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  4. Sourdough

    Sourdough "eleutheromaniac"
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    Managing your "SURVIVAL CREDIT"........What exactly is a credit score composed of.....??? I found this, but please post any additional information.

    https://www.bankrate.com/credit-cards/what-is-a-credit-score/

    Excerpt:

    What you need to know about your credit score

    How your credit score is measured
    Your FICO score is based on the following five categories as they appear on your credit report:

    • Payment history: 35 percent of your credit score is measured by whether you make regular on-time payments on your debt. This includes credit card debt as well as mortgage debt, car loans, student loans and so on. Late payments and delinquencies lower your credit score.
    • Credit utilization: 30 percent of your credit score is measured by how much of your available credit is currently being used. If you have a credit card with a $10,000 credit limit, having a $9,000 balance is worse for your credit score than having a $1,000 balance. Improving your credit utilization by paying off your balance is one of the quickest ways to boost your credit score.
    • Length of credit history: 15 percent of your credit score is measured by how long your credit accounts have been open, and how long it’s been since you’ve been active on those accounts. This is why you should think twice before closing an old credit card. Keeping those old cards active can increase your length of credit history and raise your credit score.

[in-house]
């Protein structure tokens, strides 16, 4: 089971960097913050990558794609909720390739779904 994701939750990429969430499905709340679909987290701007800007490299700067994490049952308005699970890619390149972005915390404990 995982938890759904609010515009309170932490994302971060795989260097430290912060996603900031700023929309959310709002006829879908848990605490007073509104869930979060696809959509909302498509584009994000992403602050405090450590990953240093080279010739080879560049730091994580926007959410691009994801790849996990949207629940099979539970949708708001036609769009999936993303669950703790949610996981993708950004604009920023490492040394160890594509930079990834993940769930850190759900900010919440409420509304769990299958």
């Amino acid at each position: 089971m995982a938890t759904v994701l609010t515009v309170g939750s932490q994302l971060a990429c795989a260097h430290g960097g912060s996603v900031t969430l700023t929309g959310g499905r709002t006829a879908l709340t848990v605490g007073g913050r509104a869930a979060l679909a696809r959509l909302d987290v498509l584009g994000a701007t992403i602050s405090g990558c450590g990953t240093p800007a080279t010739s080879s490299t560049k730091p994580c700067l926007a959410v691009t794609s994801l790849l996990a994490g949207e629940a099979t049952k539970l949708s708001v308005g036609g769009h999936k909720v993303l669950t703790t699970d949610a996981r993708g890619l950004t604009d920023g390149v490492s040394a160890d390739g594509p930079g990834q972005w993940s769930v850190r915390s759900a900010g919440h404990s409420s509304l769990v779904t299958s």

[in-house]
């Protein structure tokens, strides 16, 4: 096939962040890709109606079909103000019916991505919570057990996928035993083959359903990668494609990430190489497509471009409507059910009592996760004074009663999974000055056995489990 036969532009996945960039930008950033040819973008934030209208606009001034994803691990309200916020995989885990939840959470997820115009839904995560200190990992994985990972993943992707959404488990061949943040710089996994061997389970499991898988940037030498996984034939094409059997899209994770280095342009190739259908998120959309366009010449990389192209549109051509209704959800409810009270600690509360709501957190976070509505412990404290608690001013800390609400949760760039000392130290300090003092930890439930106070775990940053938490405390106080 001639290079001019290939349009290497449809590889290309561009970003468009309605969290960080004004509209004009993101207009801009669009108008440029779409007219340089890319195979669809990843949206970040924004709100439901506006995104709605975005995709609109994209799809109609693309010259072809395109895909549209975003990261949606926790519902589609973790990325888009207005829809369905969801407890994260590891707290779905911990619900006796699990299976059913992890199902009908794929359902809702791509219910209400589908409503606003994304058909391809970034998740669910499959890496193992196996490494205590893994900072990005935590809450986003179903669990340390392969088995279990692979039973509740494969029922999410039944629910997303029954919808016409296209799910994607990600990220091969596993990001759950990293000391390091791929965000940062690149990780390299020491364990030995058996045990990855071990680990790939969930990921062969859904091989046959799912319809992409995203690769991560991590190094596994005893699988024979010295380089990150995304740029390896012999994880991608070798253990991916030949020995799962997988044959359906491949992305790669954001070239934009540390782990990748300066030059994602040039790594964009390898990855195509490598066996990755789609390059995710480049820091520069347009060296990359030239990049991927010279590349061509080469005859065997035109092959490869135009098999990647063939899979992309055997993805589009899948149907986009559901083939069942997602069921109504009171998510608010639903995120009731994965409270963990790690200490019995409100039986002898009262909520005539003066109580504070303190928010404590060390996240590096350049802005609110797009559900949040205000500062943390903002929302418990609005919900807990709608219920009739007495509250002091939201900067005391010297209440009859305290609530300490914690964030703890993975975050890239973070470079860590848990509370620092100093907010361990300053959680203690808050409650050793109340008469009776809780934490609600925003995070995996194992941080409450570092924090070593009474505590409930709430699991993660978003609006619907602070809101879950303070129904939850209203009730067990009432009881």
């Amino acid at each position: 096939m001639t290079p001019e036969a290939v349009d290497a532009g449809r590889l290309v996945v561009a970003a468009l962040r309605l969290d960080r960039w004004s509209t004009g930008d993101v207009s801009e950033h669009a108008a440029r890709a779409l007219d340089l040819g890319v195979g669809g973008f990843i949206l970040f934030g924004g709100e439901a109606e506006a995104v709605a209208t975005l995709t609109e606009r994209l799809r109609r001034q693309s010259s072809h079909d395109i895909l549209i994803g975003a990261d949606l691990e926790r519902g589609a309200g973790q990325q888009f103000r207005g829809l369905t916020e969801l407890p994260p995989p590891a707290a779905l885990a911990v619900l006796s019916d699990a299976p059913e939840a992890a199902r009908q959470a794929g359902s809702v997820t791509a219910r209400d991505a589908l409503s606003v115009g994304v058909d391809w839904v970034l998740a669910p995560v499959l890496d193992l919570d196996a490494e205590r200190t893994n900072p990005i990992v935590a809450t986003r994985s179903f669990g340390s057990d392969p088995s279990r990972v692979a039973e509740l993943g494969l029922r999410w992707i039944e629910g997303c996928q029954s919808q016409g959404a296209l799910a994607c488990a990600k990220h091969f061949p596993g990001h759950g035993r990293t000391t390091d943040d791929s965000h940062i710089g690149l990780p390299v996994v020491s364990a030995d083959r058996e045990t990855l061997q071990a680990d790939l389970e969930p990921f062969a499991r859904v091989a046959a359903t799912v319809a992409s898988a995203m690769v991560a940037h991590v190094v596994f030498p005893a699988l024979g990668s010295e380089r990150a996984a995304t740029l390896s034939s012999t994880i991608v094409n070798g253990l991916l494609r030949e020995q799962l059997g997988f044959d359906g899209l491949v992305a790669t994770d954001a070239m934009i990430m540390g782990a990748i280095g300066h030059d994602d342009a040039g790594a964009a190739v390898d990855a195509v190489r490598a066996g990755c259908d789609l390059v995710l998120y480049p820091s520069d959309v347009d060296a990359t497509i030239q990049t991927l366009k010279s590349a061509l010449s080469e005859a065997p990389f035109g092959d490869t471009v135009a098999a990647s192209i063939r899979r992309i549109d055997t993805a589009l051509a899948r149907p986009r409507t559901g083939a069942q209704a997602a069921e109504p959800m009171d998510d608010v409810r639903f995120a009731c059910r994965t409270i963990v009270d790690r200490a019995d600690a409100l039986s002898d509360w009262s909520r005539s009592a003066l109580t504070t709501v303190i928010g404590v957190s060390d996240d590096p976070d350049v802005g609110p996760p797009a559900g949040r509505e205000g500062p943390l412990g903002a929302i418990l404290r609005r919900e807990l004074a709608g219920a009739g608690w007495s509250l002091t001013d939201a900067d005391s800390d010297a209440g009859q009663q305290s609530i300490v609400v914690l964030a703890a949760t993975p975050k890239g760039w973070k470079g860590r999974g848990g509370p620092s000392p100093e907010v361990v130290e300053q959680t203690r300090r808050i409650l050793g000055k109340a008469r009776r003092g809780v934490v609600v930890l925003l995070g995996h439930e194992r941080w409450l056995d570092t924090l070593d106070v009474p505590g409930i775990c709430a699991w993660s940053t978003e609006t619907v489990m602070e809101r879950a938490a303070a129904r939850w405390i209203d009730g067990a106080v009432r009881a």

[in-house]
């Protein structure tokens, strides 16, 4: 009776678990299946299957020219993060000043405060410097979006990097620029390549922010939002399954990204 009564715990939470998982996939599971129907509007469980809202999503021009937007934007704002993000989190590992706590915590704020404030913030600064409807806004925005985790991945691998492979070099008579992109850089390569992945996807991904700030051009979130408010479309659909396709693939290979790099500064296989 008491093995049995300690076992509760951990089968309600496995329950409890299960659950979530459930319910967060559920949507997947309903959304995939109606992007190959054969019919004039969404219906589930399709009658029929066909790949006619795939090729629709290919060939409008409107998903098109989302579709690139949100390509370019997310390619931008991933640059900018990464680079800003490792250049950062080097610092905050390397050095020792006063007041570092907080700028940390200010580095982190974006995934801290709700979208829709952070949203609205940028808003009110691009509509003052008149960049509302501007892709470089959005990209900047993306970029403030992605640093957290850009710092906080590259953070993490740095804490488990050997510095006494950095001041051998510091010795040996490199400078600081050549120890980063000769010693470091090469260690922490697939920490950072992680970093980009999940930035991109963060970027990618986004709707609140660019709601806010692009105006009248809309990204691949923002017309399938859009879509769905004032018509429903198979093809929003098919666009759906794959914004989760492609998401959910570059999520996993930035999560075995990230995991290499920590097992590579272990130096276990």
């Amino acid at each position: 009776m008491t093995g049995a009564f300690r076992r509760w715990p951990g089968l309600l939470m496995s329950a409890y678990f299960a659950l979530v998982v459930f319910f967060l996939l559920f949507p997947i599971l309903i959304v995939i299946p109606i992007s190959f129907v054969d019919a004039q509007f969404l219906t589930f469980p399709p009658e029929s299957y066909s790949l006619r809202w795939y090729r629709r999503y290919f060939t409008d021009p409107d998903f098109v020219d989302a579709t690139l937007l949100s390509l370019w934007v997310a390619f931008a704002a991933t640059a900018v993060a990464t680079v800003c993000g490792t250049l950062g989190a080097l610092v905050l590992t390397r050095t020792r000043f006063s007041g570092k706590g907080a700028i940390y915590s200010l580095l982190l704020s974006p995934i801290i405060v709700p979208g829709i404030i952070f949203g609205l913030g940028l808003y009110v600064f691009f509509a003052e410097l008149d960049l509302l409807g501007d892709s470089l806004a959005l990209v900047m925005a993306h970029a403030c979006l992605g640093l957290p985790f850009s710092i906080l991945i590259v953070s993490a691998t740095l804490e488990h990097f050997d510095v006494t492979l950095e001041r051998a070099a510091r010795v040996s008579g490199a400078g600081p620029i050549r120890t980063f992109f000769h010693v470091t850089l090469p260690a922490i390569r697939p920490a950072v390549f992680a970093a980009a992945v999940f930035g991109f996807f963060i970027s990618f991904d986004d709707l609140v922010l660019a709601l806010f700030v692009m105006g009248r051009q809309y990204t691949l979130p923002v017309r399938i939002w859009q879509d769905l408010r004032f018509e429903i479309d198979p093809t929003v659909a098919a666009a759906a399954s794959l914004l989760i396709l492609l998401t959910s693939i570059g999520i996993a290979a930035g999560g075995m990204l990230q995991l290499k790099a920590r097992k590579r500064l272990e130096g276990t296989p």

• Types of credit used: 10 percent of your credit score is measured by the mix of accounts you have, such as revolving (like credit cards) and installment (like a mortgage or loan). Having multiple types of credit accounts shows that you can be responsible with multiple types of credit. However, you shouldn’t worry too much if you only have one type of credit account. You don’t need both a mortgage and a credit card to have an excellent credit score.
    • New credit: The last 10 percent of your credit score is measured by whether you’ve recently requested or received new credit. If you request new credit too often—or if you apply for new credit and are turned down—your score can drop.
    Personal or demographic information such as age, race, address, marital status, income and employment don’t affect your credit score.
     
    Last edited: Jul 18, 2019
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  5. Sourdough

    Sourdough "eleutheromaniac"
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    I recently learned that cards that charge interest, that balance can be moved to cards that charge ZERO interest.

    So last week I was talking to one of the banks I do business with about the changes coming in my life. And they thanked me for being a loyal credit card customer for thirty some years. And they are very sorry, they don't have any flexibility with that card, because it is tied to an Airlines Mileage program. But they had some helpful solutions.

    Three business days later I get a new credit card from that same bank. Now here is what is interesting. I called them, to activate the card, and ask if the new card credit limit can be raised.........no.....bla, bla, bla, bla. So I asked if I could just cancel the new card, because my existing card with them had a massive credit limit, that I only use a few hundred dollars a month and pay off every month.

    They said.......wait.....what if we move an amount of the credit limit from your other card to your new card...??? Me....."You can do that"....??